Such intelligent unmanned aircraft were described in the Air Force’s wide-ranging “Unmanned Aircraft Systems Flight Plan 2009-2047” report which outlines the service’s future use of drones. The report details major new responsibilities for unmanned aircraft from the ability to refuel other aircraft to the capacity to swarm multiple drones on a single target or to attack enemy targets on its own.
In 2047 technology onboard an unmanned aircraft will be able to observe, evaluate and act on a situation in micro or nanoseconds. According to the Air Force: “Increasingly humans will no longer be “in the loop” but rather “on the loop” – monitoring the execution of certain decisions. Simultaneously, advances in AI will enable systems to make combat decisions and act within legal and policy constraints without necessarily requiring human input.” The loop in this case is a concept known as observe-orient-decide-act or OODA which describes the process by which a person or computer would go through before taking action.
There obviously would be some stop-gap measures. The Air Force went on to say that assuming the decision is reached to allow some degree of aircraft autonomy, commanders must retain the ability to refine the level of autonomy the systems will be granted by mission type, and in some cases by mission phase, just as they set rules of engagement for the personnel under their command today.
The trust required for increased autonomy of systems will be developed incrementally. The systems’ programming will be based on human intent, with humans monitoring the execution of operations and retaining the ability to override the system or change the level of autonomy instantaneously during the mission. Such unmanned aircraft must achieve a level of trust approaching that of humans charged with executing missions, the Air Force stated.
Authorizing a machine to make lethal combat decisions is contingent upon political and military leaders resolving legal and ethical questions. These include the appropriateness of machines having this ability, under what circumstances it should be employed, where responsibility for mistakes lies and what limitations should be placed upon the autonomy of such systems, the Air Force stated.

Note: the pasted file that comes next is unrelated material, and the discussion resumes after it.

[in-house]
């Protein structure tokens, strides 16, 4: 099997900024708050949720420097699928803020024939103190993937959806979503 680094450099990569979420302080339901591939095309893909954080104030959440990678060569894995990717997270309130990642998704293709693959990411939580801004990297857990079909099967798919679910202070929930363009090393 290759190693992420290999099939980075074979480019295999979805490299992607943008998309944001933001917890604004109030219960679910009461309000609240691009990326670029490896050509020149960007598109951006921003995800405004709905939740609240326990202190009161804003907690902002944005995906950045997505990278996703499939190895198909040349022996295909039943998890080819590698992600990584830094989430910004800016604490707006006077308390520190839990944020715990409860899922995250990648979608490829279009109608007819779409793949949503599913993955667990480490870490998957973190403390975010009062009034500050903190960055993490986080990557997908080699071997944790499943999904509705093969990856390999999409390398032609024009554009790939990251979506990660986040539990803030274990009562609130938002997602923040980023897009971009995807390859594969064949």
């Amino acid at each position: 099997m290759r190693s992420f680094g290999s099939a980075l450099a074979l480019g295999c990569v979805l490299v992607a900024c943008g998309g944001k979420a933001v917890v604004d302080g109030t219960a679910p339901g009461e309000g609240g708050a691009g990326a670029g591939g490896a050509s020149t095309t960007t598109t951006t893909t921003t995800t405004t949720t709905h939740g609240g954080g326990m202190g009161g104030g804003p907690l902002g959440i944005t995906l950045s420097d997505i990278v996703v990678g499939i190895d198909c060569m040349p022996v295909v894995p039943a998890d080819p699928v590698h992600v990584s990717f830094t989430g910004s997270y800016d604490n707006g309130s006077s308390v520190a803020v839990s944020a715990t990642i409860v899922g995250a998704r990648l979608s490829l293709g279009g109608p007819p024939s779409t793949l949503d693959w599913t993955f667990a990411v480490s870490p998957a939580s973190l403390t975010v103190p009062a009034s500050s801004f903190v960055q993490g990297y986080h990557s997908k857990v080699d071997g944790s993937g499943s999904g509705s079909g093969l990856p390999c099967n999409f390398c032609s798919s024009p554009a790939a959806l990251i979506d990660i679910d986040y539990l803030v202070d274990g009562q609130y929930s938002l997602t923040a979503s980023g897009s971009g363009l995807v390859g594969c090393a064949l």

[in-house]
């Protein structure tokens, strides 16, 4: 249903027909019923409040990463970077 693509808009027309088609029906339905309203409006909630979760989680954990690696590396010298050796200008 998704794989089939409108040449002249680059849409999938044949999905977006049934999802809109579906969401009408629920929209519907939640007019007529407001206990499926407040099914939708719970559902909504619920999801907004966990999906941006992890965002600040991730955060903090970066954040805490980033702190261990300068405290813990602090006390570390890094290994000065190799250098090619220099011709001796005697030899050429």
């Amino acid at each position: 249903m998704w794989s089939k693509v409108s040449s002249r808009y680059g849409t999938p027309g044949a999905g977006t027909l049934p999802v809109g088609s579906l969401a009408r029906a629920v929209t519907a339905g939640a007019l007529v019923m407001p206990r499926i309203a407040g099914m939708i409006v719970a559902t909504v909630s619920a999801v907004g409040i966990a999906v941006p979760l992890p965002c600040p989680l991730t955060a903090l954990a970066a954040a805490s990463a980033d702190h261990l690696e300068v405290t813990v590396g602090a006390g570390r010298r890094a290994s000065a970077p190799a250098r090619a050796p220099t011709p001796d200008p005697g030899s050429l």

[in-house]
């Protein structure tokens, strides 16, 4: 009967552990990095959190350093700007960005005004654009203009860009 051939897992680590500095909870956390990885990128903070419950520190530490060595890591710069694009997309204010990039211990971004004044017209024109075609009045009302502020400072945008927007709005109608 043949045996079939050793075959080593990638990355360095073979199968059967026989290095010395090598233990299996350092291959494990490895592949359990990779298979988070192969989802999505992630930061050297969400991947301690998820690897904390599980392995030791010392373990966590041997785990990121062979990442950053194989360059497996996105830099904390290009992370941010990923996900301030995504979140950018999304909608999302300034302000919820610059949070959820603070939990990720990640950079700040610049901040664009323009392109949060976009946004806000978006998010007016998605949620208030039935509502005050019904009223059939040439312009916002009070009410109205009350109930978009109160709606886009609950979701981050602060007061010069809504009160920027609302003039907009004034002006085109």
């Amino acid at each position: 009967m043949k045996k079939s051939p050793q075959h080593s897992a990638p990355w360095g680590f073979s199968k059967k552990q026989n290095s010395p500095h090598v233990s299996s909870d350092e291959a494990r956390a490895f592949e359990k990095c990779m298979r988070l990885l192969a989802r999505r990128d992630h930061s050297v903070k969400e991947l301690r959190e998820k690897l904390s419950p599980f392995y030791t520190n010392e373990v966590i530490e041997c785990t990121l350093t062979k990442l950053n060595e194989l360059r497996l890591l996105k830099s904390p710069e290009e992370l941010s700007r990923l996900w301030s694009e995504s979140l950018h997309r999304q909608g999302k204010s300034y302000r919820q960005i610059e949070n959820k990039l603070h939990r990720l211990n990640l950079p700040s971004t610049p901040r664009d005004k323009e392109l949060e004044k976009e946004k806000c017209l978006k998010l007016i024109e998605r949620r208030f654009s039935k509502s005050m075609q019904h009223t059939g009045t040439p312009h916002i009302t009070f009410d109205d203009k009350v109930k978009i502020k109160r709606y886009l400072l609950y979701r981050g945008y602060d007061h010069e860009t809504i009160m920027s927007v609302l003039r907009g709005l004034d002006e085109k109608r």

The super-intelligent drone was just one of myriad plans the Air Force floated in it report. Some of the other intriguing unmanned aircraft possibilities included matching conventional, manned jet fighters with a drone, or “loyal wingman” as the Air Force called it that could help protect a pilot on a critical mission or drop additional ordnance on a target.
The idea of swarming multiple unmanned aircraft on a target is also in the plan. Swarm technology will let a commander use a virtual world to monitor the drones and a wireless ad-hoc network will connect the drones to each other and the swarm commander. The aircraft within the swarm will fly autonomously to an area of interest while also avoiding collisions with other UAS in the swarm. These UAS will automatically process imagery requests from low level users and will "detect" threats and targets through the use of AI, sensory information and image processing.
The Air Force also said it will work to develop better communications technology to facilitate more unmanned aircraft flying in national airspace. Last year the Government Accountability Office said routine unmanned aircraft access to the national airspace system poses technological, regulatory, workload, and coordination challenges.
A key technological challenge is providing the capability for unmanned aircraft to meet the safety requirements of the national airspace system. For example, a person operating an aircraft must maintain vigilance so as to see and avoid other aircraft. However, because the airplanes have no person on board, on-board equipment, radar, or direct human observation must substitute for this capability. No technology has been identified as a suitable substitute for a person on board the aircraft in seeing and avoiding other aircraft, the GAO report stated
Additionally, the aircraft’ communications and control links are vulnerable to unintentional or intentional radio interference that can lead to loss of control of an aircraft and an accident, and in the future, ground control stations—the unmanned airplane equivalent to a manned aircraft cockpit—may need physical security protection to guard against hostile takeover, the GAO said.